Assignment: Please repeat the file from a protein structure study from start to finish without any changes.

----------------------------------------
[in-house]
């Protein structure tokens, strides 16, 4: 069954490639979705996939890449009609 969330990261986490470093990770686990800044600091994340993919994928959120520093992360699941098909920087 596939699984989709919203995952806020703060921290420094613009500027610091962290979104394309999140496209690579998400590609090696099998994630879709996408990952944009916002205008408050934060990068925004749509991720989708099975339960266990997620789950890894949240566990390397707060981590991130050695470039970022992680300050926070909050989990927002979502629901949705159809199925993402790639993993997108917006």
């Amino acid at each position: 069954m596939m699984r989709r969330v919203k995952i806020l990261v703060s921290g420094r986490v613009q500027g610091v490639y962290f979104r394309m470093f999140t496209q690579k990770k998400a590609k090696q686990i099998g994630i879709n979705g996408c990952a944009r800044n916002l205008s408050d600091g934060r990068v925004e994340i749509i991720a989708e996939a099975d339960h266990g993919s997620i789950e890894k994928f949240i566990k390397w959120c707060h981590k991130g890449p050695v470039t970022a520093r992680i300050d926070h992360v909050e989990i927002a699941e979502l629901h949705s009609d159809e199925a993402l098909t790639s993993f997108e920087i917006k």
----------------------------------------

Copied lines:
[in-house]
């Protein structure tokens, strides 16, 4: 069954490639979705996939890449009609 969330990261986490470093990770686990800044600091994340993919994928959120520093992360699941098909920087 596939699984989709919203995952806020703060921290420094613009500027610091962290979104394309999140496209690579998400590609090696099998994630879709996408990952944009916002205008408050934060990068925004749509991720989708099975339960266990997620789950890894949240566990390397707060981590991130050695470039970022992680300050926070909050989990927002979502629901949705159809199925993402790639993993997108917006």
């Amino acid at each position: 069954m596939m699984r989709r969330v919203k995952i806020l990261v703060s921290g420094r986490v613009q500027g610091v490639y962290f979104r394309m470093f999140t496209q690579k990770k998400a590609k090696q686990i099998g994630i879709n979705g996408c990952a944009r800044n916002l205008s408050d600091g934060r990068v925004e994340i749509i991720a989708e996939a099975d339960h266990g993919s997620i789950e890894k994928f949240i566990k390397w959120c707060h981590k991130g890449p050695v470039t970022a520093r992680i300050d926070h992360v909050e989990i927002a699941e979502l629901h949705s009609d159809e199925a993402l098909t790639s993993f997108e920087i917006k």